Vines stand next to German anti-tank mines. Vineyard workers, determined to bring in the harvest as they have done for centuries, become tragic casualties of war to unexploded allied bombs or bullets from allied fighter planes attacking German vehicles. Planes crash and destroy vines that are decades old. Terrified yet hopeful people take shelter as the allied artillery rumbles and they huddle in cellars. Old cellars carved from the complex soils to protect a product so important to a place used to upheaval.
This is Alsace in 1944 and World War Two is reaching its climax. The Americans are arriving but the Germans don’t want to go. The cellars, some multiple metres deep, contain wines. Wines made from varieties like Riesling, Muscat, Pinot Gris and Gewurztraminer. In a town called Ammerschwihr some people retreat to a special cellar where they sit next to wines and statues of saints brought there from the local church for protection. This is the ‘Cave de l’enfer’ or ‘Cellar of Hell’. Dug in the late 18th century by the Baron Jean Jacques de Schiele and at 7m in depth this is the oldest and deepest cellar in the town. The local people still refer to this time as ‘when the saints were sent to Hell’.
This old and deep cellar is owned by the Kuehn family winery and here they store some of their finest wines. Grand Cru’s like Sommerburg, Kaefferkopf, Mambourg and Florimont lay undisturbed maturing gently in the cool, dark conditions.
Like five hundred or so other producers in Alsace the Kuehn family also make Cremant d’Alsace. A delicious and hugely popular traditional method sparkling wine that represents almost a quarter of the entire production of Alsace. Every year Alsace produces around 33million bottles of sparkling wine. Whilst this is only 10% of what is produced in Champagne it is enough to place Alsace in second place by volume of production.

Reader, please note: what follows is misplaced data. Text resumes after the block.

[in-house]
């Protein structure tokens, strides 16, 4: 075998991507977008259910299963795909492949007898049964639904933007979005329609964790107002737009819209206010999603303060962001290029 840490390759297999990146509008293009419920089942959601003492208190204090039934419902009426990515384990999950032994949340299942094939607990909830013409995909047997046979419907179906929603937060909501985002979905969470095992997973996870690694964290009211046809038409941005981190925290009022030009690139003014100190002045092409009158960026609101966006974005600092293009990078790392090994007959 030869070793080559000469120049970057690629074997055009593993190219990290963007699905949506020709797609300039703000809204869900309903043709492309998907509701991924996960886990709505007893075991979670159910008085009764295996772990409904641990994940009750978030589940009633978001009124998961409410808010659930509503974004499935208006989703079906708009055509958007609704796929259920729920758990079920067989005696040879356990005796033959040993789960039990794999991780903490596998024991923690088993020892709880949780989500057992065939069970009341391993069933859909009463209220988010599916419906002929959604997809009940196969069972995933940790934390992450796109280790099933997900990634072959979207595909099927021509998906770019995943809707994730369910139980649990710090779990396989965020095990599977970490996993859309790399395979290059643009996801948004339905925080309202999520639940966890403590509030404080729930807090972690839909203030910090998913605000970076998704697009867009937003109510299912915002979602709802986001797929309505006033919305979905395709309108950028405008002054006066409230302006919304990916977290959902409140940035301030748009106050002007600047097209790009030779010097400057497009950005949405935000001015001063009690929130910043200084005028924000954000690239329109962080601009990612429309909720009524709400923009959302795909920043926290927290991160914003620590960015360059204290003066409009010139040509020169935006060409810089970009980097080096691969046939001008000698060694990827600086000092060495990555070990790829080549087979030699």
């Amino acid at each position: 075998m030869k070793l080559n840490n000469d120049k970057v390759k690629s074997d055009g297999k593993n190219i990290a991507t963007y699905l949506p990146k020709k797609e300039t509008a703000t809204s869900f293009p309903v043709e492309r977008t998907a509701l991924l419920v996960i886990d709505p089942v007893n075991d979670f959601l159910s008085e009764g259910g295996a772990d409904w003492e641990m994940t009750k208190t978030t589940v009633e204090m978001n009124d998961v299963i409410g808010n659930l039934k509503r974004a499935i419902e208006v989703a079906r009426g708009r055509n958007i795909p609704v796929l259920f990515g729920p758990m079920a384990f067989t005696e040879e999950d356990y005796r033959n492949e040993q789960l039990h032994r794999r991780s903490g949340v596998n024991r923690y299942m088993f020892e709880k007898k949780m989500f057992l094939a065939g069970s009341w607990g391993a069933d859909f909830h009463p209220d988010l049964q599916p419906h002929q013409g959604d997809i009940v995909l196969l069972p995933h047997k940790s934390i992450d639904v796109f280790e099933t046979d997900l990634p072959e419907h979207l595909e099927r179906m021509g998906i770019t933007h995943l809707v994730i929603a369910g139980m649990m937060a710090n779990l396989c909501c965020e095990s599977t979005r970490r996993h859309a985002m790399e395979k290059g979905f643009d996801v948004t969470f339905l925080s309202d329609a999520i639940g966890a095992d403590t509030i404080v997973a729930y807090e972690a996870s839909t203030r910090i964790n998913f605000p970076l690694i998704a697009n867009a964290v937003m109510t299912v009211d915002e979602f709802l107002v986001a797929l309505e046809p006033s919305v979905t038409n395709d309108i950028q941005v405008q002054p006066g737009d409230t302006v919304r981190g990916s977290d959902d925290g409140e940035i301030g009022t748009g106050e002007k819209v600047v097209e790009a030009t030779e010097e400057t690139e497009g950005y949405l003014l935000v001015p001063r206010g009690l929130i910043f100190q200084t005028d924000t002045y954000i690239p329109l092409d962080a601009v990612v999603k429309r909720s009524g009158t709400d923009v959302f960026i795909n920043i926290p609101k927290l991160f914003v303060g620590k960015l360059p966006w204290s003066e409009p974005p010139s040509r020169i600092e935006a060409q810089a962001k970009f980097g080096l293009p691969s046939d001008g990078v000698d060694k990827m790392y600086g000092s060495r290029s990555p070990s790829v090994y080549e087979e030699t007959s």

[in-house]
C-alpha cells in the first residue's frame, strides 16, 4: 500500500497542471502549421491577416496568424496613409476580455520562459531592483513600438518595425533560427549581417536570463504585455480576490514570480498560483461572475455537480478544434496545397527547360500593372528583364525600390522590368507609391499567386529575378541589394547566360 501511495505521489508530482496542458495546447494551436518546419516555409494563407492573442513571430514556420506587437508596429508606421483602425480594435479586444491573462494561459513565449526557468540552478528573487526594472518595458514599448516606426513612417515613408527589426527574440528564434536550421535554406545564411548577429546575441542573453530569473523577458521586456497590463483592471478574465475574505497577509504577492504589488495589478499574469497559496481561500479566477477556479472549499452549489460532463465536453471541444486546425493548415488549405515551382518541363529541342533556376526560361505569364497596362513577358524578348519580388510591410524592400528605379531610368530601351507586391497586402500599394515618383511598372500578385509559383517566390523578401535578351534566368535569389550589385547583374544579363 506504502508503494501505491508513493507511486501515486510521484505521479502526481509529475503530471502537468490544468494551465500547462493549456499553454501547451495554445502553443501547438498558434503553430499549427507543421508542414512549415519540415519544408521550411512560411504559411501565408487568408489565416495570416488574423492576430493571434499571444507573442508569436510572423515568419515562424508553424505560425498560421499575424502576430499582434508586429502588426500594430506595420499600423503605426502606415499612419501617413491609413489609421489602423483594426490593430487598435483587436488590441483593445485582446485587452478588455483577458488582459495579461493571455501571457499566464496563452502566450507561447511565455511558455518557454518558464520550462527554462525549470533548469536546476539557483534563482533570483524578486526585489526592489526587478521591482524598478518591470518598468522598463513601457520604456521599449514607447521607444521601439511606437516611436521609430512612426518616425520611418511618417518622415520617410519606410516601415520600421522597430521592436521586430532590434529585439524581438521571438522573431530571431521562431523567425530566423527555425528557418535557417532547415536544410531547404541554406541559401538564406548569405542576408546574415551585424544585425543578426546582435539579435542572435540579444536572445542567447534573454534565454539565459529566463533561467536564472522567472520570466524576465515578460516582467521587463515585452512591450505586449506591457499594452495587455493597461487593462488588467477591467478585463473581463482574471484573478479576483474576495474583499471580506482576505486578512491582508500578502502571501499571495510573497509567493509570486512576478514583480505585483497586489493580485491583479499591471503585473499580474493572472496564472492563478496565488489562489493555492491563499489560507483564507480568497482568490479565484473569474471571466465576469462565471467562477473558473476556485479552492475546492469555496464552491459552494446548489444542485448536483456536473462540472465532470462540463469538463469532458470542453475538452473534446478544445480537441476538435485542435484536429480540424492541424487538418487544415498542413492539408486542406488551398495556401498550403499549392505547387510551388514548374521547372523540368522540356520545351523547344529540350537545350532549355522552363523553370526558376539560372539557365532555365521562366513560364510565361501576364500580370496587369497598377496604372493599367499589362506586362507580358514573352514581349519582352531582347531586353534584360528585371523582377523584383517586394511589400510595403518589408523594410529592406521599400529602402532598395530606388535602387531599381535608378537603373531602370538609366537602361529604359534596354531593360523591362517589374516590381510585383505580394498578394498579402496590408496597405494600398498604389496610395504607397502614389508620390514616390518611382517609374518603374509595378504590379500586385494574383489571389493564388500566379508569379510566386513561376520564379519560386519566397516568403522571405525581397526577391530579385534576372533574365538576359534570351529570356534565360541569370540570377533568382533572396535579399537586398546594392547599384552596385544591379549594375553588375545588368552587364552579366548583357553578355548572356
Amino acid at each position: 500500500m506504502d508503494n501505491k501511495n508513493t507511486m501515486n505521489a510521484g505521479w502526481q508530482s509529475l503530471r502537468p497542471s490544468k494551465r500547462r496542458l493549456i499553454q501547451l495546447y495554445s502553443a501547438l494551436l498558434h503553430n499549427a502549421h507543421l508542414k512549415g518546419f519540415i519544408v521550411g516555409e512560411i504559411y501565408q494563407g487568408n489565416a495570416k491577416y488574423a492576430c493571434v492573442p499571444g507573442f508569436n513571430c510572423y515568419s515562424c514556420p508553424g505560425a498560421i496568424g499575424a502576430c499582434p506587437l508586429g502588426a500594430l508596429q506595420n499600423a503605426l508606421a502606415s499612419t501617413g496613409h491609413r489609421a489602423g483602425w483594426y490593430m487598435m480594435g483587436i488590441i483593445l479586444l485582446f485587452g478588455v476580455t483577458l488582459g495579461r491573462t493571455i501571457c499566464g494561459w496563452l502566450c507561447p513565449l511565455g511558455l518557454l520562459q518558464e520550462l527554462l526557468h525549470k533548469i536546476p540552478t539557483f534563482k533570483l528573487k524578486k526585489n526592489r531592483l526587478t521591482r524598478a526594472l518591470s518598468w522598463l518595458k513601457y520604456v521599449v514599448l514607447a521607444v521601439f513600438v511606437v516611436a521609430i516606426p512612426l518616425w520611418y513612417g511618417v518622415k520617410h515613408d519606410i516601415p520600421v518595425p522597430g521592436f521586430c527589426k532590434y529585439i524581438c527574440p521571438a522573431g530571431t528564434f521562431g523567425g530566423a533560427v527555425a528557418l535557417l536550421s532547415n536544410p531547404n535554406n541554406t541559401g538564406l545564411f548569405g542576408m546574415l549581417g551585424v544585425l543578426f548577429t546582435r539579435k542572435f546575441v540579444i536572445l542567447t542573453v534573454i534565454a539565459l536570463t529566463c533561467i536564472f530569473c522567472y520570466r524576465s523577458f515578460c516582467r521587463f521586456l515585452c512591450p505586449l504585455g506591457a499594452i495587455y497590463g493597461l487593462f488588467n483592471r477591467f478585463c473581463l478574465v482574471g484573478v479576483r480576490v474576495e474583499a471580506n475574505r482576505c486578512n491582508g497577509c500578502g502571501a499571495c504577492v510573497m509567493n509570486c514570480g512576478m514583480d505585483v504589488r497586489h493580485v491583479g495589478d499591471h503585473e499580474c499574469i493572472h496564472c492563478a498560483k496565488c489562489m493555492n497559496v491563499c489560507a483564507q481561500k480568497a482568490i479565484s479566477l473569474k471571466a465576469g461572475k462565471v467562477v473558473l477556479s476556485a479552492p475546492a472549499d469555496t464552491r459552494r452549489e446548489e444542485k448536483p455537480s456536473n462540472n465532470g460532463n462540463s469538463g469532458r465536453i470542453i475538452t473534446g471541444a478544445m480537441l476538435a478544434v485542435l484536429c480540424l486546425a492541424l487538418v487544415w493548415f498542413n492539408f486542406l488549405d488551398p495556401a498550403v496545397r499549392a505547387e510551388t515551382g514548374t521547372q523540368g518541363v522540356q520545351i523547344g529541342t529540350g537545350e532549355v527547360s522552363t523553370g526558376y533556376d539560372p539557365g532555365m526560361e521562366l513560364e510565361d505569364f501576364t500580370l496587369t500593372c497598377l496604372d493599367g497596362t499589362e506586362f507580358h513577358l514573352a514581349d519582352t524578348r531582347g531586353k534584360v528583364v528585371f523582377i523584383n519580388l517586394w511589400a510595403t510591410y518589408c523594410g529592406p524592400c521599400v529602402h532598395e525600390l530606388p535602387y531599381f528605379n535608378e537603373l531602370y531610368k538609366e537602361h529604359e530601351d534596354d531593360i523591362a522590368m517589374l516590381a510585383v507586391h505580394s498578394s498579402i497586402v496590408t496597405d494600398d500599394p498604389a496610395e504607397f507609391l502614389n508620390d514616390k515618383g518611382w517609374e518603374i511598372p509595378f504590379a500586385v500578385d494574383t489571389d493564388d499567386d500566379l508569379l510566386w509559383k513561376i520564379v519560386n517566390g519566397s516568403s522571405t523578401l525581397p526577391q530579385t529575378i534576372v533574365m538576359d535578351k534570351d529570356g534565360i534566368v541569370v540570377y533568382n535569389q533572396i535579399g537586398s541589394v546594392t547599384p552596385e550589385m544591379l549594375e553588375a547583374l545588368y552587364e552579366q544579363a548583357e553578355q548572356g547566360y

Cremant d’Alsace is made carefully. Under AOC laws fruit must be picked by hand and grapes pressed gently in whole clusters. As a minimum Cremant d’Alsace, made via a secondary fermentation in bottle like Champagne, must spend 9 months on its lee’s and cannot be released until at least 12 months have passed after bottling. Most Cremant is made with a blend of the varieties Auxerrois, Riesling, Chardonnay, Pinot Gris and Pinot Noir with a base of Pinot Blanc. Some varietal bottlings can also be found. Blanc de Noir from 100% Pinot Noir and Blanc de Blancs exclusively from Chardonnay , Pinot Gris and, in the case of Kuehn Brut Cuvee Prestige, 100% Pinot Blanc.
What a find! Apples and pears all wrapped in citrus with distinct aromas of white flowers. Aged for 15-18 months on it’s lees you would expect some yeasty notes but it is really subtle. With it’s moderate acidity, lively mousse and rich mouthfeel this was easy to drink and disappeared all too quickly alongside breaded fish and chips! Now I know I shouldn’t encourage drinking but at £12.99 this is a steal from http://www.virginwines.co.uk so you might want to grab a case! Recommended!
*Gratitude to the excellent Kuehn website and the brilliant book ‘Wine and War’ by Don and Petie Kladstrup for some of the material above.